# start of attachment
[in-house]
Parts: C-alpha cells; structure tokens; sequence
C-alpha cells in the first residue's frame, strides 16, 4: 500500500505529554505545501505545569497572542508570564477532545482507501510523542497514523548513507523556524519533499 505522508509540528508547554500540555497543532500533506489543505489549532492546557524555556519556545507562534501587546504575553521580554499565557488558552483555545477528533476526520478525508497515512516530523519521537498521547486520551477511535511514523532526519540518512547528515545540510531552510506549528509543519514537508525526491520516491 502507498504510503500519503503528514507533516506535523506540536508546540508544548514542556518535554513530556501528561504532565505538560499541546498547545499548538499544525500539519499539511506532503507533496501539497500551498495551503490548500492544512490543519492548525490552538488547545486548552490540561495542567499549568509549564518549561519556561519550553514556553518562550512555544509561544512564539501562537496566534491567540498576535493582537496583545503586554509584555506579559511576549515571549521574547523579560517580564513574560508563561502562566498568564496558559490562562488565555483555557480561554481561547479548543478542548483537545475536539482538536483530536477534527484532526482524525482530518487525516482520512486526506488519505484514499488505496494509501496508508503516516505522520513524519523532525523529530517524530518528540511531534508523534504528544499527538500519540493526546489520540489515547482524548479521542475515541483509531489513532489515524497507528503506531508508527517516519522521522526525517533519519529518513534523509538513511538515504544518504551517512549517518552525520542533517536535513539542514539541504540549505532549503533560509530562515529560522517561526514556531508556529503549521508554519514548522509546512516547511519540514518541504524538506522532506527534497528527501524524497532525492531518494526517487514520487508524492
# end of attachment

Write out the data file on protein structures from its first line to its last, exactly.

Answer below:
[in-house]
Parts: C-alpha cells; structure tokens; sequence
C-alpha cells in the first residue's frame, strides 16, 4: 500500500505529554505545501505545569497572542508570564477532545482507501510523542497514523548513507523556524519533499 505522508509540528508547554500540555497543532500533506489543505489549532492546557524555556519556545507562534501587546504575553521580554499565557488558552483555545477528533476526520478525508497515512516530523519521537498521547486520551477511535511514523532526519540518512547528515545540510531552510506549528509543519514537508525526491520516491 502507498504510503500519503503528514507533516506535523506540536508546540508544548514542556518535554513530556501528561504532565505538560499541546498547545499548538499544525500539519499539511506532503507533496501539497500551498495551503490548500492544512490543519492548525490552538488547545486548552490540561495542567499549568509549564518549561519556561519550553514556553518562550512555544509561544512564539501562537496566534491567540498576535493582537496583545503586554509584555506579559511576549515571549521574547523579560517580564513574560508563561502562566498568564496558559490562562488565555483555557480561554481561547479548543478542548483537545475536539482538536483530536477534527484532526482524525482530518487525516482520512486526506488519505484514499488505496494509501496508508503516516505522520513524519523532525523529530517524530518528540511531534508523534504528544499527538500519540493526546489520540489515547482524548479521542475515541483509531489513532489515524497507528503506531508508527517516519522521522526525517533519519529518513534523509538513511538515504544518504551517512549517518552525520542533517536535513539542514539541504540549505532549503533560509530562515529560522517561526514556531508556529503549521508554519514548522509546512516547511519540514518541504524538506522532506527534497528527501524524497532525492531518494526517487514520487508524492